We work across disciplines and with Smithsonian MarineGeo to map eelgrass beds while training community partners and citizen scientists about the use of UAV’s for mapping environmental change along the U.S. west coast.
NSF & Smithsonian Eelgrass Drone Mapping
About NSF Project
A new collaborative $1.3 million dollar grant from the National Science Foundation (NSF) supports Citizen Science GIS at University of Central Florida (UCF). Dr. Timothy L. Hawthorne serves as PI and Dr. Bo Yang serves as lead post-doc researcher of the UCF portion of the grant. The collaborative grant includes faculty and students from a variety of universities and organizations, including MarineGeo at the Smithsonian Institution, Cornell University, University of California-Davis, San Diego State University, Oregon State University, University of Alaska Fairbanks, and Hakai Institute.
Mapping Eelgrass Meadow Extent and Dynamics with Drones
The UCF portion of the project uses Unmanned Aerial Systems (UAS), i.e. drones, to measure eelgrass meadow extent, patchiness, and dynamics through time. Drone imagery will be collected at least annually in coordination with in situ sampling which will also be used to validate the imagery by ground-truthing across a range of points within each meadow. Because eelgrass extent in some regions is subtidal and challenging to visualize from the air, we will utilize multi-spectral drone mapping technology and allocate 4-6 days at each site for each drone mission to maximize ideal conditions for collecting drone imagery, striving for lowest spring tides, and calm, bright conditions with roughly vertical sunlight. Multiple mapping strategies will be included in the project, including multi-spectral drone mapping, historical satellite imagery, in situ measurements with Ground Control Points (GCPs), atmosphere corrections, and GIS analyses.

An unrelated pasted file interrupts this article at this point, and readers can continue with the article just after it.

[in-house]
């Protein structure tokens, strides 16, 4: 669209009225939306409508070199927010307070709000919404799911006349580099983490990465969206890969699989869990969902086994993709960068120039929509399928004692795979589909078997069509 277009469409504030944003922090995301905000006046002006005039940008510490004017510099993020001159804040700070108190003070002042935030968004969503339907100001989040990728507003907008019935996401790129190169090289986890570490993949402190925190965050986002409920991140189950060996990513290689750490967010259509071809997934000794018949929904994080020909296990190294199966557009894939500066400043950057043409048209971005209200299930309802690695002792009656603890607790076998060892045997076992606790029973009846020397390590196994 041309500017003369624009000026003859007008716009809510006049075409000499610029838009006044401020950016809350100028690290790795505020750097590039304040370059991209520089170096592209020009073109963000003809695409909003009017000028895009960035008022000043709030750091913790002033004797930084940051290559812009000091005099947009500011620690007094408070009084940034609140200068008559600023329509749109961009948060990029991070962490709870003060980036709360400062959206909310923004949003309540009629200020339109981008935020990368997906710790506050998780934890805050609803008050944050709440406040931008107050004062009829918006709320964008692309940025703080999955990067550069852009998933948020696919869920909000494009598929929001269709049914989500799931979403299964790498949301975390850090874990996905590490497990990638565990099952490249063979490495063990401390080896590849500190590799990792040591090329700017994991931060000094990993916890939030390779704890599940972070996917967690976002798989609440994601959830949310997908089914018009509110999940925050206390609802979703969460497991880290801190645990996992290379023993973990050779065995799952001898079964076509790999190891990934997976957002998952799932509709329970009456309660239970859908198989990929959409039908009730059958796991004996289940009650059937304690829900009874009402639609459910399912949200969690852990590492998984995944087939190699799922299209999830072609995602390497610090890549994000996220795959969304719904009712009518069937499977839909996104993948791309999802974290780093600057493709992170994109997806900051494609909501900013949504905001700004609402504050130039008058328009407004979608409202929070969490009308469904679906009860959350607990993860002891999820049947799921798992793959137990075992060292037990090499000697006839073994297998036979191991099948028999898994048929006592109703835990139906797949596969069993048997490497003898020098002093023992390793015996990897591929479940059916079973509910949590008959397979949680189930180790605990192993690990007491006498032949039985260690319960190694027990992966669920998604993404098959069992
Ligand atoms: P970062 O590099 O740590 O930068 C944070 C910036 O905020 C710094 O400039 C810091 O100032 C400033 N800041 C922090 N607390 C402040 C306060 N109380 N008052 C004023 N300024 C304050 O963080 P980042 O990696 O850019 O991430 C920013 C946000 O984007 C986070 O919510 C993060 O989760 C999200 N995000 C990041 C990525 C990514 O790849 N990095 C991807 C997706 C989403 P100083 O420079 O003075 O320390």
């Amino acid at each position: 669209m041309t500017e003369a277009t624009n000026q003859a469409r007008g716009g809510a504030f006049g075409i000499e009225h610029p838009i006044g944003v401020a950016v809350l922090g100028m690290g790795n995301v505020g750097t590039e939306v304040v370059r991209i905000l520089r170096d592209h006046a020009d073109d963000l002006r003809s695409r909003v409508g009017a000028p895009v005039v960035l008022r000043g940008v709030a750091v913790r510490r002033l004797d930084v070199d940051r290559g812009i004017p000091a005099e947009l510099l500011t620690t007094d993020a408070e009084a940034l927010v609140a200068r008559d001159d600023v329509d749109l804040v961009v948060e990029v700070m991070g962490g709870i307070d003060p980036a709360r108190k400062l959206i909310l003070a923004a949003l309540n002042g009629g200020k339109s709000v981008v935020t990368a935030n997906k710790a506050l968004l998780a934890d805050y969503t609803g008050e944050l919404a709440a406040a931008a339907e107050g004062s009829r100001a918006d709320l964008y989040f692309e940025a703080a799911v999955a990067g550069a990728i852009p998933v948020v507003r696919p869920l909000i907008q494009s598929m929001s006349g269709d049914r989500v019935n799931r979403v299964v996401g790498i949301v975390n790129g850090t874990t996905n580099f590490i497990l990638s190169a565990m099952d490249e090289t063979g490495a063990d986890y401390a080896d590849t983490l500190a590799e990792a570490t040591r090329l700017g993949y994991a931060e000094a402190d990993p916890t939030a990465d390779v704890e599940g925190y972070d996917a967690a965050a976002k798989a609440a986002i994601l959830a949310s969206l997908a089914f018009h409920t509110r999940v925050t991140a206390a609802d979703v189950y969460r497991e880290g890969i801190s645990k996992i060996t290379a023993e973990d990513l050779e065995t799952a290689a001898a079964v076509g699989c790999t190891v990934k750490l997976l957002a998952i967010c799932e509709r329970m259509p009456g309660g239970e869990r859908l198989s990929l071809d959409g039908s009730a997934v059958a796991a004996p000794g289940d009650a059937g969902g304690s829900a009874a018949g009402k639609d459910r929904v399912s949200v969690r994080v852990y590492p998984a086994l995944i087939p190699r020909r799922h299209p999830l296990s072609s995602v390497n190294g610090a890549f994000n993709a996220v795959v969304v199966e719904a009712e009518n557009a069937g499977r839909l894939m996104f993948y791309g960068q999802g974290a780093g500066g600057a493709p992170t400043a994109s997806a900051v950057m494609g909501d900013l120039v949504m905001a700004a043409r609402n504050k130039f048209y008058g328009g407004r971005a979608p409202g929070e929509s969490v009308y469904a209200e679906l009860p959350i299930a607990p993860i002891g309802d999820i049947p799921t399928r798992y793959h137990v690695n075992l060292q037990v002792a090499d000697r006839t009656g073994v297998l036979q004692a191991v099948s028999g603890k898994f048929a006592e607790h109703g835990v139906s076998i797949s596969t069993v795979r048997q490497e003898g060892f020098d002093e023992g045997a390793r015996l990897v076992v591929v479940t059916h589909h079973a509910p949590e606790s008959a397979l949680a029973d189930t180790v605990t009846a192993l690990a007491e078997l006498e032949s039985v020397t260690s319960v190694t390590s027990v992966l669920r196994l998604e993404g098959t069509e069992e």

In addition, Citizen Science GIS will lead the training of all community partners, as well as citizen scientists, in the use of drones for research at the six study regions. The team has strong experience with the challenges and sensitivities of working with drones in scientific research. A portion of Dr. Hawthorne’s current NSF REU Site examines the use of drones in community based research and also trains students and community partners in safe drone operations. The Citizen Science GIS team, which includes Federal Aviation Administration (FAA) Part 107 drone certified pilots, will lead all community partners in drone training sessions.
Citizen Science GIS team is internationally recognized for its community-based uses of GIS and drones. Engagement of amateur drone pilots through this project has the potential to greatly increase the spatial and temporal resolution of data used in measuring eelgrass ecosystem responses to climate change and disease. Hawthorne’s team will develop an Open Data Portal through ArcGIS Online for community partners to share their drone imagery, and to make GIS data and multimedia more accessible to the public. Specifically, we will develop a series of Esri Story Maps (combining location-based data, maps, drone imagery, and multimedia) to share the story of our work. All of these activities are especially timely as climate warming, other human impacts, and wasting disease appear to be growing threats to seagrasses worldwide and there is an urgent need for more and better quantitative data to establish baselines and time-series in service of effective management.
National Science Foundation Abstract
Click here if you’d like to read the National Science Foundation Abstract of Award for this project.
Drone Mapping sites
Click here for the Drone Mapping sites for west coast in summer 2019
Fieldwork for mapping eelgrass of west coast
If you have questions about the NSF eelgrass drone mapping project, please contact Dr. Timothy Hawthorne at University of Central Florida at email@example.com or Dr. Bo Yang at firstname.lastname@example.org.
Disclaimers: This project is funded by National Science Foundation
Division Of Ocean Sciences Program Award #1829890. Any opinions, findings, and conclusions or recommendations expressed in this material are those of the author(s) and do not necessarily reflect the views of the National Science Foundation.